Cover photo for Leonard Earl Rostie's Obituary
Leonard Earl Rostie Profile Photo
1942 Leonard 2024

Leonard Earl Rostie

June 14, 1942 — March 10, 2024

On Sunday, March 10th, 2024 at 3:26pm, Dad left to go for that long overdue coffee with Lloyd, share the secret of the sharp cheese with his brother Leroy, likely to be on the bus after spending his last two bits playing chase the ace with his parents, and finding out every piece of information he ever wanted to know and didn’t watch or read from countless documentaries or biographies (he was a really smart guy!). We picture him now in that pretty little boat, lines in, smiling ear to ear in the best fishing hole in heaven.

Dad was born in Fort Francis, Ontario, June 14, 1942.   He regaled us with stories of his youth, swimming, fishing, boating, camping, working at his uncles outposts, and in general, wild and crazy stunts.  We never tired of hearing his stories and he could tell a heck of a story.  

He lived life to the fullest.   If you knew dad, now or back when…you know.  

Dad was always the best smelling dude in the room, a sharp dresser and a stellar dancer.  He was the fun grandpa, quick to make you laugh, give a healthy hug and be your best buddy.  Giving horsey rides, doing the cartwheel flip onto his shoulders or not quite acting his age, dad was one of them.    He loved freshee, a good popsicle, documentaries, war movies, westerns, good company, moms cooking, his cats Lucky and Lucy, and of course football. 

Our greatest regret with dad was our inability to convert him from being a die-hard Saskatchewan Rough Rider fan, he really did become the football anti-hero in the family and he loved it!

We could go on about where dad lived and worked or his accomplishments in life, but his greatest accomplishment, as told to us on his last day, was the tight family he created with Mom.

Leonard Earl Rostie, as patriarch of our Rostie clan, leaves a lasting legacy of strong people.  His beautiful, loving wife, Marion, his daughters Sherri (Gerald), Stacey, Shauna (Bruce) and Shannon (Jeff).  His ever-expanding clan included 9 grandchildren, Ryan, Matthew, Kyle, Alexandra, Carly, Jessica, Tyres, Kaiden, Racheal, and 14 great grandchildren.  He leaves behind siblings, 4 sisters, 2 brothers and their respective spouses, numerous sister and brother-in laws, nephews, nieces and extended family.  You know who you are and he loved you all.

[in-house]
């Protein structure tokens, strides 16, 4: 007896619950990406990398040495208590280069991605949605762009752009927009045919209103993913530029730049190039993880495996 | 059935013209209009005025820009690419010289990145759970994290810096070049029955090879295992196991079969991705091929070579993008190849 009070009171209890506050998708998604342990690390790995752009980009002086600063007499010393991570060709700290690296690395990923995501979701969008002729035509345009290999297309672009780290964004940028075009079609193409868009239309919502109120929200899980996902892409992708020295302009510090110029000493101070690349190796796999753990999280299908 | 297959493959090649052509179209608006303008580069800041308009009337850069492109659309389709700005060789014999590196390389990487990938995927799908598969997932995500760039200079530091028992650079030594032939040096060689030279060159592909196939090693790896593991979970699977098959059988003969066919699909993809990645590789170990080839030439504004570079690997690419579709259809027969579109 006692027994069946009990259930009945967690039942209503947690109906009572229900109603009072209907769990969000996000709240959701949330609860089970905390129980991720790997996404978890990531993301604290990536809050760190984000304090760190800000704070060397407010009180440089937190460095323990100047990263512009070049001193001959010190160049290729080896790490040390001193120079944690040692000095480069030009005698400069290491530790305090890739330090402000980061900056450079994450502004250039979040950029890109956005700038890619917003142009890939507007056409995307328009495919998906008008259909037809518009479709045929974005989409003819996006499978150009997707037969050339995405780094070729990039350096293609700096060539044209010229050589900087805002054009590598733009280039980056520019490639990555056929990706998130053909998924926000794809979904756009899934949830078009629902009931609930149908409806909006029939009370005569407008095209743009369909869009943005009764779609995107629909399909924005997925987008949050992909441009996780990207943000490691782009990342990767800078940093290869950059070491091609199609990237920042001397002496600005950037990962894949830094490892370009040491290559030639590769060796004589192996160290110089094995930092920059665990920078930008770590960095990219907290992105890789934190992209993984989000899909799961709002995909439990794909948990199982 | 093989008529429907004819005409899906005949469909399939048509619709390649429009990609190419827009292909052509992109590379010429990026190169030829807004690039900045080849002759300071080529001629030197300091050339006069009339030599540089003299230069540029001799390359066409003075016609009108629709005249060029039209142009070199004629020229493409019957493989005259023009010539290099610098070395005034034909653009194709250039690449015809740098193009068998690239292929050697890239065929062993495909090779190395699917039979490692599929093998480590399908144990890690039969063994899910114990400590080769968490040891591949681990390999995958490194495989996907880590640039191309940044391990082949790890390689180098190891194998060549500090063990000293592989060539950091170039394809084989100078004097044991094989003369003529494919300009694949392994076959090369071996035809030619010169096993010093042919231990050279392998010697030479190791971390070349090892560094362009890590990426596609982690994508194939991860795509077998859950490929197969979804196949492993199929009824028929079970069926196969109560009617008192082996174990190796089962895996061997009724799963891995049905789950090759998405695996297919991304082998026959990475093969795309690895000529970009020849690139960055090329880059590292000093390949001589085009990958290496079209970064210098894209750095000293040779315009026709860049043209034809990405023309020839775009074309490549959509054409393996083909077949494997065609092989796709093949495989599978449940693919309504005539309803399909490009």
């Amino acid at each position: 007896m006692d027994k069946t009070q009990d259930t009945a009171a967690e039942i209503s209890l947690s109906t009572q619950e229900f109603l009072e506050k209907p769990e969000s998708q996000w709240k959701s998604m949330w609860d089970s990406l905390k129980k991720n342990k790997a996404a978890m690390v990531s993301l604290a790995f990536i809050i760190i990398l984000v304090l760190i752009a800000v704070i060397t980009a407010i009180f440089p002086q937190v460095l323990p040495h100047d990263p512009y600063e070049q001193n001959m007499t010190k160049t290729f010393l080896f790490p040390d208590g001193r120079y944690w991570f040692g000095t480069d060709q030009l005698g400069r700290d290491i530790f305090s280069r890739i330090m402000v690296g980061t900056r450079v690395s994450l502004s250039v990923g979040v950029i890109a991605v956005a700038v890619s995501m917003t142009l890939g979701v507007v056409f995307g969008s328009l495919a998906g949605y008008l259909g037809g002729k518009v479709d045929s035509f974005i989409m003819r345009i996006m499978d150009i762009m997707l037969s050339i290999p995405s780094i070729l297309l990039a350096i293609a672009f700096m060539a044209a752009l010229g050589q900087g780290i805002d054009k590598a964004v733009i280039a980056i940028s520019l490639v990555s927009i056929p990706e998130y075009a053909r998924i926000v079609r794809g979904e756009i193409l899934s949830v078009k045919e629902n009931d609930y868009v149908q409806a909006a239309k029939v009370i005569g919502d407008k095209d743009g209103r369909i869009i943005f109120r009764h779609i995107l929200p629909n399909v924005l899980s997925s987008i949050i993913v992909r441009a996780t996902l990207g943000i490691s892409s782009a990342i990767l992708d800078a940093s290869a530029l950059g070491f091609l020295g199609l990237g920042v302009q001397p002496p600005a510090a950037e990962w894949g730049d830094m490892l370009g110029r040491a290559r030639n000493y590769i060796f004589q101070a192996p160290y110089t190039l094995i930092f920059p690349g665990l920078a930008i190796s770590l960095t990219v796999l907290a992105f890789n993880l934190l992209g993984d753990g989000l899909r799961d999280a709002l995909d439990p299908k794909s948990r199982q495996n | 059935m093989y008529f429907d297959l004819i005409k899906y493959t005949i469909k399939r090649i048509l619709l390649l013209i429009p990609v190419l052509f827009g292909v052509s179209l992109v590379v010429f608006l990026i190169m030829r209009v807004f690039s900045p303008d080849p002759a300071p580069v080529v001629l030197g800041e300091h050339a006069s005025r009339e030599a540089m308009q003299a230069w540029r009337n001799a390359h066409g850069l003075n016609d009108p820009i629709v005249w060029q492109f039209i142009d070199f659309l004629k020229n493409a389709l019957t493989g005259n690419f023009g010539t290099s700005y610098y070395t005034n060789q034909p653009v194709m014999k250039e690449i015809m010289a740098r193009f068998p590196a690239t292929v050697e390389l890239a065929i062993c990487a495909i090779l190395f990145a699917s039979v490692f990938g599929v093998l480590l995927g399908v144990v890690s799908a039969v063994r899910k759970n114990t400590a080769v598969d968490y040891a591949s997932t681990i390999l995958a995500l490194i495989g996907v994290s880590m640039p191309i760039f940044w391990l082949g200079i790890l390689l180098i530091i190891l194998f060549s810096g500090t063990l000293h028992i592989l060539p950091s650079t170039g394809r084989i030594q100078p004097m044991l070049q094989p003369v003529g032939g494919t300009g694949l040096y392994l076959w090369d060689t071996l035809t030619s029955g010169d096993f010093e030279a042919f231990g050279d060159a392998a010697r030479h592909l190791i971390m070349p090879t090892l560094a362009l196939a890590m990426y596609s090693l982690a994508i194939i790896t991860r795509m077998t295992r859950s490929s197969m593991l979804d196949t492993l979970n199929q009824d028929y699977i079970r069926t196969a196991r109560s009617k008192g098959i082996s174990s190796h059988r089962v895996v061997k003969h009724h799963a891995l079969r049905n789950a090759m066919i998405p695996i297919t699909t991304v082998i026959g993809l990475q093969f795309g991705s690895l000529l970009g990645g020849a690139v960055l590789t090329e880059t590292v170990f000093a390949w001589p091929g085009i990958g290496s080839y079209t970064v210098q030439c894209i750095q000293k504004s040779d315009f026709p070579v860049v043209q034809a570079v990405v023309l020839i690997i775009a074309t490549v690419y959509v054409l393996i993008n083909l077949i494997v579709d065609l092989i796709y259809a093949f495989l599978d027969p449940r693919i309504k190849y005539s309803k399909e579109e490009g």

His daughters deeply cherish every memory, every hug, every time he found out our secrets when we thought we outsmarted him, and every “love you too girl”.  He went by many names Dad, Daddy, Daddy-O, Big Daddy, Grandpa, Papa, and Great Grandpa.  But his most important name was Husband to our mother.  Through thick and thin, they were a team.

He told us about the first time they met at the Eagles club, they did the limbo and Mom won.  He recalled the day he married her and said he shouldn’t have waited so long to do so.  He shared, laughed, reminisced and fondly looked back on his past with “my girl” in the last 2 days. 

She was his wife, mother of his children and rock.   She has always been his co-conspirator, sometime fun police and his ride or die.   We daughters give special thanks to mom for taking such great care of him, especially during these last few years.   We know how much he cherished you and how he felt about his love for you, he told us often.  He said simply “I didn’t deserve her”.

He had no fear in the end, he knew where he was going.  He taught us how to leave this world with dignity, strength, and all the while being certain that Mom was going to be taken care of.  This was his only worry, leaving her behind.

After Mom & Dad retired, they shared that they would like to return to Piney to live out their golden years.  We recall the fear and trepidation of them living so far and being isolated. This couldn’t have been further from the truth. Those last years living in Piney were his best.  We thank everybody in that community who welcomed them back, stopped in for coffee, shared a meal of Mom’s great cooking, helped to get his scooter back on the road, plow their driveway, come over to “shoot the shit” and generally make those years the most friend and family filled happy days.  He genuinely treasured all of this.

We are uncertain how to go forward with this larger than life, gregarious, straight shooter gone.  But as he said, life goes on and you’ll figure it out.  He reminded us that family makes everything work.  We will lean on each other and honor this request.

They say that a dad holds a special place in a daughter’s heart, for he is the first man they ever loved.  For us, this is solid truth.   

Rest now dad knowing your “Crackling Rosie” is in good hands.  You will be beyond missed. 

A celebration of dad’s life, love and humor will be held at a later date.


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